I typically start with a sketch when working onto plexiglass. This way I can easily retrace my design when I put the plate on top of it. By using a scribe, I was able to create a simple drypoint. Unlike some of my other pieces, this one would have fewer lines and be created in under 20 minutes. To do this, I imagined using a pen on paper with fewer cross-hatches. As long as I got the form down, that’s all that mattered since I would eventually paint over it.
To continue on, I needed to see if the drypoint would look good by itself and with the paint. I inked up the plate the way I normally would, and pressed it onto a damp paper. I noticed that the neck almost separates along the bottom because of the sudden change in contrast from the shadow. Also, I wanted to define the shoulders, shirt, and mouth a bit more. I was conflicted on whether or not to use the blue paint. Dan Smith and his music don’t seem to have an overall “blue” tone, so I experimented with blue and red.
Above you can see my attempts at creating a monoprint. While the first one obviously has a lack of value and form, the second one overextends the value and form. To be honest, the first had a low pressure on the press, so the majority of the ink wasn’t lifted. I got carried away with the second proof when treating the piece like a detailed painting on canvas. I would rather use that technique if the medium was oil, and not acrylic. To improve, I wanted to print the best of both worlds by finding the medium of the two.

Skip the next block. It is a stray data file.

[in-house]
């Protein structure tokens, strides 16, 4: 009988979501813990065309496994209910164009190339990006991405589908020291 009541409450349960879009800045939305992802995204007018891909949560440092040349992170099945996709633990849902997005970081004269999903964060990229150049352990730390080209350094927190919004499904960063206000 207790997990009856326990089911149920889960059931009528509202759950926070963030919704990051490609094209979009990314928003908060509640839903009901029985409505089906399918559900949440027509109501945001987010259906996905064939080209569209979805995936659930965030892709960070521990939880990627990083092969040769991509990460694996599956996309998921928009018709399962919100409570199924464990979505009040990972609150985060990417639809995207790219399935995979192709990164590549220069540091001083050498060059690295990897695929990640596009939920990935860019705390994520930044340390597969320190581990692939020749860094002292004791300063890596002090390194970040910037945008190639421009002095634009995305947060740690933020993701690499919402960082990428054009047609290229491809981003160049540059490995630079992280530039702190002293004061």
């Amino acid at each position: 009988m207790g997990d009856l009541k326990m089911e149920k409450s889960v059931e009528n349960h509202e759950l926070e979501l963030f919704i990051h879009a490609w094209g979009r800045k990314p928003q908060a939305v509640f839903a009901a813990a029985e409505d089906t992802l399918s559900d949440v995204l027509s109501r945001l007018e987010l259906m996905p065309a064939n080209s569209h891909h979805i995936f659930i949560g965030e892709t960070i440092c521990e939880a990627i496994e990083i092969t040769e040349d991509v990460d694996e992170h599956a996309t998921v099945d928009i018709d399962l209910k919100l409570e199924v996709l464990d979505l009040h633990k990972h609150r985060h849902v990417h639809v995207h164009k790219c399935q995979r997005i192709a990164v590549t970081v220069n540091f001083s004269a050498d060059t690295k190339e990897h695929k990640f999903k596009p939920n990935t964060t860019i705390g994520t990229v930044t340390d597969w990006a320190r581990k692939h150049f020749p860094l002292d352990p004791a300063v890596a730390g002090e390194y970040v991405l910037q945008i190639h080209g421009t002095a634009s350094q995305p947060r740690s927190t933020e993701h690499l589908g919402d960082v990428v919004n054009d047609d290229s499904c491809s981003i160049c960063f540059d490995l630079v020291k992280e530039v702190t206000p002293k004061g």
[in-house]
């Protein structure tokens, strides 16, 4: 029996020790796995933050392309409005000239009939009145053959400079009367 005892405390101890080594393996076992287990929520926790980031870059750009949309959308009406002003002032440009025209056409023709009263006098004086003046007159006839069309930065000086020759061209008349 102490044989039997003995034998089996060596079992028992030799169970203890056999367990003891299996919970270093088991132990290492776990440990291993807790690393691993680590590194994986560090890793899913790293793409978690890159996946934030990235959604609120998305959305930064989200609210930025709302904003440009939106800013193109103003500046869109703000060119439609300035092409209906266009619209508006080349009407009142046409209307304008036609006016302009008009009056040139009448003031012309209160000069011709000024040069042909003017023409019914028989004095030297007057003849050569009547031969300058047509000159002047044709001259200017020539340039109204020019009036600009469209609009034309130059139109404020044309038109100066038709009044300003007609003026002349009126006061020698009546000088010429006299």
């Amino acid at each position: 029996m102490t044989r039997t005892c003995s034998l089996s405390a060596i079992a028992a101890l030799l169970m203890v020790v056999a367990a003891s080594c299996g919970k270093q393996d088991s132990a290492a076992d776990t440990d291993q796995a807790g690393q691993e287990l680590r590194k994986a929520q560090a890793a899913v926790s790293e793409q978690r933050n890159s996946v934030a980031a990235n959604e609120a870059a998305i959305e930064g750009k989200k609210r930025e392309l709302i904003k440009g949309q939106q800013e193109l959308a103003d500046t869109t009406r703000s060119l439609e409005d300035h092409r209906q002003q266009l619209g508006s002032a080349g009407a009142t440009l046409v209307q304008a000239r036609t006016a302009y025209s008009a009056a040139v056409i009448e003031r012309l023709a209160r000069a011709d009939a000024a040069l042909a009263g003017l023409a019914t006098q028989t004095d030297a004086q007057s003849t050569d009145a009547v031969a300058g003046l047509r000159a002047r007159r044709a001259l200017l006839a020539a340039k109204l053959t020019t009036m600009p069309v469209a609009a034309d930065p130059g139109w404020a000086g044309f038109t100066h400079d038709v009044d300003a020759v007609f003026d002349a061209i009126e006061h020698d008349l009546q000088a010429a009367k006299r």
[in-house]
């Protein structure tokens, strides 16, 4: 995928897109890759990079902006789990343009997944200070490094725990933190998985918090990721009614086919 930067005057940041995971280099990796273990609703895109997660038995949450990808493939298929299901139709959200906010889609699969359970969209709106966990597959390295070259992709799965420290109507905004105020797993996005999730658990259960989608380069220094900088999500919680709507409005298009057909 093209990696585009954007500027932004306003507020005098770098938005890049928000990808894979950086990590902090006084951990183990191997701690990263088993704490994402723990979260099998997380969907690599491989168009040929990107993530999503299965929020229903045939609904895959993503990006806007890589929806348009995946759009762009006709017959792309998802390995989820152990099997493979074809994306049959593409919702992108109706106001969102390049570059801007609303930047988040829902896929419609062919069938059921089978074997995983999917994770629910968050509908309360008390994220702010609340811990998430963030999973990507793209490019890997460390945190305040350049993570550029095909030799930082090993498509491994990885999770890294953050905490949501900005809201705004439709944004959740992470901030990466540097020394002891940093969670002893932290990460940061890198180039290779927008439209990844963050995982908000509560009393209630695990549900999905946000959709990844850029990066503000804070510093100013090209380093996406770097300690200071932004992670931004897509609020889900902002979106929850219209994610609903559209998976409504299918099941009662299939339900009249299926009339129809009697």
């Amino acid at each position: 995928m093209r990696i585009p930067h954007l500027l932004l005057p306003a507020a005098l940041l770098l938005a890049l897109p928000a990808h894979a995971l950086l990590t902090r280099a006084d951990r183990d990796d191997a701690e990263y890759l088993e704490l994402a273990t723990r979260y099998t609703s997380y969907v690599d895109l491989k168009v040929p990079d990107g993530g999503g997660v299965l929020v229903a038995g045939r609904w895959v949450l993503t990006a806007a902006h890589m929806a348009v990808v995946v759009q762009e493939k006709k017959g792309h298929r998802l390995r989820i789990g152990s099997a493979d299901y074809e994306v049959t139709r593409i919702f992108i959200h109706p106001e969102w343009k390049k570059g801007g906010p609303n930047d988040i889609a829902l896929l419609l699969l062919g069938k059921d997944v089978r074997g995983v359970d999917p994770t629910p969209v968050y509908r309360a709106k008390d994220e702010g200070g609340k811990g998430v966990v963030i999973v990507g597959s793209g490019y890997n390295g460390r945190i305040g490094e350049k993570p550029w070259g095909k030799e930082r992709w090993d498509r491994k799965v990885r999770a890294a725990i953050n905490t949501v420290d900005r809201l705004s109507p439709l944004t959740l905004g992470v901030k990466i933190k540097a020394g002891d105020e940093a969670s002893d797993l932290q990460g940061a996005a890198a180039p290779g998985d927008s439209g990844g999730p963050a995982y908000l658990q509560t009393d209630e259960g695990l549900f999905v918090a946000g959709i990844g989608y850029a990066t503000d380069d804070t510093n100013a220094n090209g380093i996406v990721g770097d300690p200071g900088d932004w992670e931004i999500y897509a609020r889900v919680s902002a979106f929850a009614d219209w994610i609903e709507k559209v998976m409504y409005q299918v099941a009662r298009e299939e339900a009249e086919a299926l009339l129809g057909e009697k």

My final proof turned out better than the others. I tried to have a looser stroke with fewer marks. Also, I used a more diluted paint for the background by using a higher mixture of water. Since I painted over the drypoint, some of the lines were lost, so I used a pen to enhance some of them. I didn’t want to edit it too much, or else I may have ruined the pure essence of my monoprint. I stuck with the red paint after several attempts using the blue. The red feels more harmonious and vivid than the blue, which would match the originality of Bastille’s work. Notice too how the color is subtle and not erratic and leaping from the page. It sends a deeper message that can be viewed for a longer period of time while containing a sentient and sensual emotion.
While I did take note of my past monoprint, it wasn’t as easy to reproduce its imagination. I was so pleased with the final proof of “Scream Out The Pain,” that I wanted to compare it to “Dan Smith.” Another lesson to be learned is that every piece of art is unique in some way (especially when creating monoprints, and more so with monotypes). Keeping that in mind, you shouldn’t compare any piece to your own in a direct way. While taking inspiration and evaluating the differences in movements can be noted to be counterarguments, don’t strive to create the common – strive to create the new.
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